Friday, May 24, 2013

Victory Book Club: On the Beach by Nevil Shute, 1957


As I started reading On The Beach I was pretty confused. The novel has a copyright date of 1957, and the story was taking place between 1961 and 1963. It also spoke of a war that wasn’t World War II, but didn’t seem to be Korea, Vietnam or the Cold War either. Since I had an older library copy, there was no jacket with a synopsis. After reading a quick online summary, I realized I was reading a work of fiction about World War III with the main players being China, Russia, England, and the US.
The Northern Hemisphere has been wiped out due to nuclear war. No one is sure how many bombs were dropped over a month long battle, but the Southern Hemisphere lives in fear of when the radiation cloud will reach them.

Of the United States Navy, two ships remain. One is off the Atlantic coast of South America and the USS Scorpion is in Australia. Both are submarines and will deploy on missions along the US coast, seeking signs of life. Captain Dwight Towers is the captain of the Scorpion, and has Lieutenant Peter Holmes of the Royal Australian Navy working with him during his stay down under.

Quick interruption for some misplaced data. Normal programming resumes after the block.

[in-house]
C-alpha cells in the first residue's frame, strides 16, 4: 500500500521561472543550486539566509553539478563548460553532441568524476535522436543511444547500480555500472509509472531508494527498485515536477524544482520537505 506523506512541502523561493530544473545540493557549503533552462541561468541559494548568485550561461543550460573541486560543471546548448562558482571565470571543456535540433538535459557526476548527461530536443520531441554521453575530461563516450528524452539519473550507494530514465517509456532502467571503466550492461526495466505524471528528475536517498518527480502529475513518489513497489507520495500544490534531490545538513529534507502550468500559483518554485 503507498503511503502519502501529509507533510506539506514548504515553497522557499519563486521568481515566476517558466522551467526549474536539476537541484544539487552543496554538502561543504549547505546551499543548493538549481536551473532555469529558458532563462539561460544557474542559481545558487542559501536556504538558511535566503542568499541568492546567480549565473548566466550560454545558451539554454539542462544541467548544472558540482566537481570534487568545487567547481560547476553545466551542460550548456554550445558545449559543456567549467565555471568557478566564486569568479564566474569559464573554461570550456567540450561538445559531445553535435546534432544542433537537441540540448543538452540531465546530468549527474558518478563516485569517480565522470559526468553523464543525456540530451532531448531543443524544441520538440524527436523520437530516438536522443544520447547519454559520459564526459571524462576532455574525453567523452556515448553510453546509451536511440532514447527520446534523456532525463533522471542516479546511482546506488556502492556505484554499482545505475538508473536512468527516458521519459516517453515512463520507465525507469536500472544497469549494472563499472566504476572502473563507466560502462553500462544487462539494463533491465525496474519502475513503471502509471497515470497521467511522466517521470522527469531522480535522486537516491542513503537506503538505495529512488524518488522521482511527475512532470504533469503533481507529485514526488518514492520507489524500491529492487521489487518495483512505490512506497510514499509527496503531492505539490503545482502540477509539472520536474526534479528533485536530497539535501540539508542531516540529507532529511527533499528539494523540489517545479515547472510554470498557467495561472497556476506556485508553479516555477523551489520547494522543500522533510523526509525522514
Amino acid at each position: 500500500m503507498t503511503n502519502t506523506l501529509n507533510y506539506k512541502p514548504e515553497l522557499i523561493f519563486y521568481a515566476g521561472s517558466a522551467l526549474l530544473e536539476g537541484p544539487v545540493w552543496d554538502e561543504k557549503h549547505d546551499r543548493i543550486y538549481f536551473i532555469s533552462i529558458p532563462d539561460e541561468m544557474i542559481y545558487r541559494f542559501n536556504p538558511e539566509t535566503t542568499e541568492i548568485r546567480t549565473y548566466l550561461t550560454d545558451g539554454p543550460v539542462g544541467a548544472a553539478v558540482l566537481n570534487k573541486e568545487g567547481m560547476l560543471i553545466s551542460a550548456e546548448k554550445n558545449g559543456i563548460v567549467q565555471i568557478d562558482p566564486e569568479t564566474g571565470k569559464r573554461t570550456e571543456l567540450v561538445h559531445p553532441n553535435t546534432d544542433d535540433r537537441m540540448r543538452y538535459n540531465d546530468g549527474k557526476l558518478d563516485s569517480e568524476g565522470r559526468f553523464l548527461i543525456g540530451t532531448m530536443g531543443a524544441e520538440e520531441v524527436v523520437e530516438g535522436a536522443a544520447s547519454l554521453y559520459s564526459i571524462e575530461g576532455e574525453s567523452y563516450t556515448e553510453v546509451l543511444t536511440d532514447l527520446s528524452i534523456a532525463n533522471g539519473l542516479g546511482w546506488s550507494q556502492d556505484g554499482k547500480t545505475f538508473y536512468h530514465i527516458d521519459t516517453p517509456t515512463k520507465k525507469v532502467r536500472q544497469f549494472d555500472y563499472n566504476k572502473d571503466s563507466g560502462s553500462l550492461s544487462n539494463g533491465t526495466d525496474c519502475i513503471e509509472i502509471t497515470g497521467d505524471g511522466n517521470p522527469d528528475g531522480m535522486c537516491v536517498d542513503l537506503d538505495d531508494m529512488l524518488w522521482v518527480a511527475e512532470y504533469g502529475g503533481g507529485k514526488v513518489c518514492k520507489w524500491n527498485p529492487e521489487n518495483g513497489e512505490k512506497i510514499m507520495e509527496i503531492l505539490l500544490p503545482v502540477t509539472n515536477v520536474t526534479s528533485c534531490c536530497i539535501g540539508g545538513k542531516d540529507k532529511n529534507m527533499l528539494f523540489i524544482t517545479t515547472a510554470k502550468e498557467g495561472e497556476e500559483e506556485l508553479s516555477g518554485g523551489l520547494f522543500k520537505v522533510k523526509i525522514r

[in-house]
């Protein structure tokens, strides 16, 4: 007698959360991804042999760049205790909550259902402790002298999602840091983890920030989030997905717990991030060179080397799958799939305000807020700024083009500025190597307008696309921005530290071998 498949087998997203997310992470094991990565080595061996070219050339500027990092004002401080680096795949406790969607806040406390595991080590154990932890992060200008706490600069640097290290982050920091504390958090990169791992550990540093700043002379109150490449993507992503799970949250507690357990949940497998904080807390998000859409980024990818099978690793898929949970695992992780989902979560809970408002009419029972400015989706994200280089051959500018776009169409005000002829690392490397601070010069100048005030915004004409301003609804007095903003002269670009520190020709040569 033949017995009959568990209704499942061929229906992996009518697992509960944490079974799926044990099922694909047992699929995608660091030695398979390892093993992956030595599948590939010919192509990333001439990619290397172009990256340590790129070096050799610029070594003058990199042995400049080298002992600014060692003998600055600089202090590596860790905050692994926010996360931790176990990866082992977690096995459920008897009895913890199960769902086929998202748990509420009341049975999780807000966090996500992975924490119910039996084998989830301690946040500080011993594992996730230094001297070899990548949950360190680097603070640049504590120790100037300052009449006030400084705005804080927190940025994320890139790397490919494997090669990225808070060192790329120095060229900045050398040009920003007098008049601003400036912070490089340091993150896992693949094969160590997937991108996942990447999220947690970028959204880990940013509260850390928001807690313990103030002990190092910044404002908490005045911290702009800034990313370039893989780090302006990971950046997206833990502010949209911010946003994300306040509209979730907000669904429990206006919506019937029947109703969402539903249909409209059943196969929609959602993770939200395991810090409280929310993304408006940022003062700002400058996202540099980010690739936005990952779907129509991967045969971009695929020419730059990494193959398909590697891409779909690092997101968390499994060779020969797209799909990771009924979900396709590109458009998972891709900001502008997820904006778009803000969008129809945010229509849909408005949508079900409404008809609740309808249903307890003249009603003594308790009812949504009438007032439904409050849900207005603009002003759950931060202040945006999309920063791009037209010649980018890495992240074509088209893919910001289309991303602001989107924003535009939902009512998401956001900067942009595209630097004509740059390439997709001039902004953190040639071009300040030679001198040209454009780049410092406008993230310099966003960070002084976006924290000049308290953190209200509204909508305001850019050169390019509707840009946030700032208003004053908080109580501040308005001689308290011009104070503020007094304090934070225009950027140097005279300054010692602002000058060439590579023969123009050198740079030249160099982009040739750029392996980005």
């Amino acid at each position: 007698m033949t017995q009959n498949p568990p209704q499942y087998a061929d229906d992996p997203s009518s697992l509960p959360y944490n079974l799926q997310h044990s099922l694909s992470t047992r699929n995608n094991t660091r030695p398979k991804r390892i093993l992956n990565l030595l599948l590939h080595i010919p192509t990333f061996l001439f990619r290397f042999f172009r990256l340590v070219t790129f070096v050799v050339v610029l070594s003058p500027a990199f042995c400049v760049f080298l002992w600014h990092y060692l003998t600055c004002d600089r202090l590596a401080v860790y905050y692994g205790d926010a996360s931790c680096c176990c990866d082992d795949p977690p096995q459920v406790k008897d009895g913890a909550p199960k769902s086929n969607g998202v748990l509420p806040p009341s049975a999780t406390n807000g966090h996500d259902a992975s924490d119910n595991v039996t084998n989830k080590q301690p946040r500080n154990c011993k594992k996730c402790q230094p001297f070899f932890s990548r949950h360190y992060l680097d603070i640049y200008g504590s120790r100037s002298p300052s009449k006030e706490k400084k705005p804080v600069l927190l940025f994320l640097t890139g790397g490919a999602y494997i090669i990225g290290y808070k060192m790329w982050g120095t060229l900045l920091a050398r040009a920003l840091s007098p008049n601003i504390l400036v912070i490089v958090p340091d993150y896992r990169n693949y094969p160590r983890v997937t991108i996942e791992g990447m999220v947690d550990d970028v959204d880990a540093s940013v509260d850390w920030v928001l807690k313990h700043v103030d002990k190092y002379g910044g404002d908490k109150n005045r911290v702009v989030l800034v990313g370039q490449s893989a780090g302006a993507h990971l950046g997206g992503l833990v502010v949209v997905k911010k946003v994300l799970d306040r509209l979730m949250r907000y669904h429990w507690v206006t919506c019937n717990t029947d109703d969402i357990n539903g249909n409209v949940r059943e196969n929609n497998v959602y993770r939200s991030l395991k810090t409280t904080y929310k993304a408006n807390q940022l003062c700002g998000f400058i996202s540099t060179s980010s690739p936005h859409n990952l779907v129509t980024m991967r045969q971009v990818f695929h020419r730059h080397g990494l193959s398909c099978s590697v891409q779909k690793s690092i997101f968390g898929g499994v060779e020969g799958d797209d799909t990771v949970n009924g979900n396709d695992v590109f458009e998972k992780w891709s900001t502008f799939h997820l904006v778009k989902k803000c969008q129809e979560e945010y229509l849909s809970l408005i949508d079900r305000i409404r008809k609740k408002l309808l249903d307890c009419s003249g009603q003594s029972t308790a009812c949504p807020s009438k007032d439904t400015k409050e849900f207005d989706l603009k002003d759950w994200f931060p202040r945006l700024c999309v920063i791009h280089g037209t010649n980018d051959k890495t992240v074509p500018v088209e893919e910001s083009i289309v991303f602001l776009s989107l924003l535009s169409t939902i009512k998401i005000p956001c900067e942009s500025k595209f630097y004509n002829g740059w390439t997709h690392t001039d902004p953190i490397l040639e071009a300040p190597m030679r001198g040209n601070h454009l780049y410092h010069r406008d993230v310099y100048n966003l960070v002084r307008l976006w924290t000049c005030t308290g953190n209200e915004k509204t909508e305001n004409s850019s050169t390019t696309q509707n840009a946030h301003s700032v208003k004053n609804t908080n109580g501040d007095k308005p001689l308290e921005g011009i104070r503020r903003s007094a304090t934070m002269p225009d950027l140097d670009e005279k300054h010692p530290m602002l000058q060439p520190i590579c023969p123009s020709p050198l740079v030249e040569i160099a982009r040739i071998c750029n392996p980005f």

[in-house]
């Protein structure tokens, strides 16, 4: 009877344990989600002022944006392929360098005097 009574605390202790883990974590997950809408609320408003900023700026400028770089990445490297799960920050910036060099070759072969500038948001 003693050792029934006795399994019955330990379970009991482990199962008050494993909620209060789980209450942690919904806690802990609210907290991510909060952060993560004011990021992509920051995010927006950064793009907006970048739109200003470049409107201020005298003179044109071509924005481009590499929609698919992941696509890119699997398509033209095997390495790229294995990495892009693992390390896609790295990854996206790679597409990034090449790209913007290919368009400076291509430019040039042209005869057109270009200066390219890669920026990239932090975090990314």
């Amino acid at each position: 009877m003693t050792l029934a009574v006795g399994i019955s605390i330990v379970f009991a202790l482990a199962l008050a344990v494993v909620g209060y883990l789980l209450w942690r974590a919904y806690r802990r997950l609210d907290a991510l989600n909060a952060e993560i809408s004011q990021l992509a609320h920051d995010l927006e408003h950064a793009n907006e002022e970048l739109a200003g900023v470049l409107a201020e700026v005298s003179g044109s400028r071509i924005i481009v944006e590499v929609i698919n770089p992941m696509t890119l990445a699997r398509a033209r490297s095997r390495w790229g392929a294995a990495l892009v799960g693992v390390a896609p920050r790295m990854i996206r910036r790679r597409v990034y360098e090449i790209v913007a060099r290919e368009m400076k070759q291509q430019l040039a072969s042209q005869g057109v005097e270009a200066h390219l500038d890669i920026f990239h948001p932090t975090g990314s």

The Lieutenant invites Captain Towers to his home for the weekend, and spends some time with his wife Mary, baby Jennifer and friend Moira Davidson. They enjoy the beach, sailing and a dinner party, all while wondering how long it will take for the nuclear devastation to reach them and how long before their inevitable death.
Each character reacts differently to the fact that they will eventually die. Captain Towers goes on like nothing has changed, and runs the US Navy by the books without alcohol on board or taking liberties in port. Others like Moira live more recklessly, taking advantage of their last months, weeks and days. No one corrects the other, because they know they must handle the impending death of mankind in a way that will get them through it. In the end every character has something in common; a little red box with two white pills.
On The Beach is truly riveting. The story is very human and shows the good and bad side of people awaiting their death over events they had no control of. I found myself looking up time periods, locations and technological facts to better understand Shute’s fictional world. I wish there had been a map in the cover of the book, but since it was an older library copy, maybe more recently published copies do? Although On the Beach is classified as Science Fiction, give it a chance. I’m really glad I did.

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  1. Thanks for this not a sci fi girl...I'm an English Lit major so I won't say I'm sort of a lit purist...but I sort of am.

    This is a good reminder to open myself up to all genres!

    Popping over from the EBT...happy Friday!

    1. I hear you Melissa - I've got my BA in English Lit so it is hard to stray!


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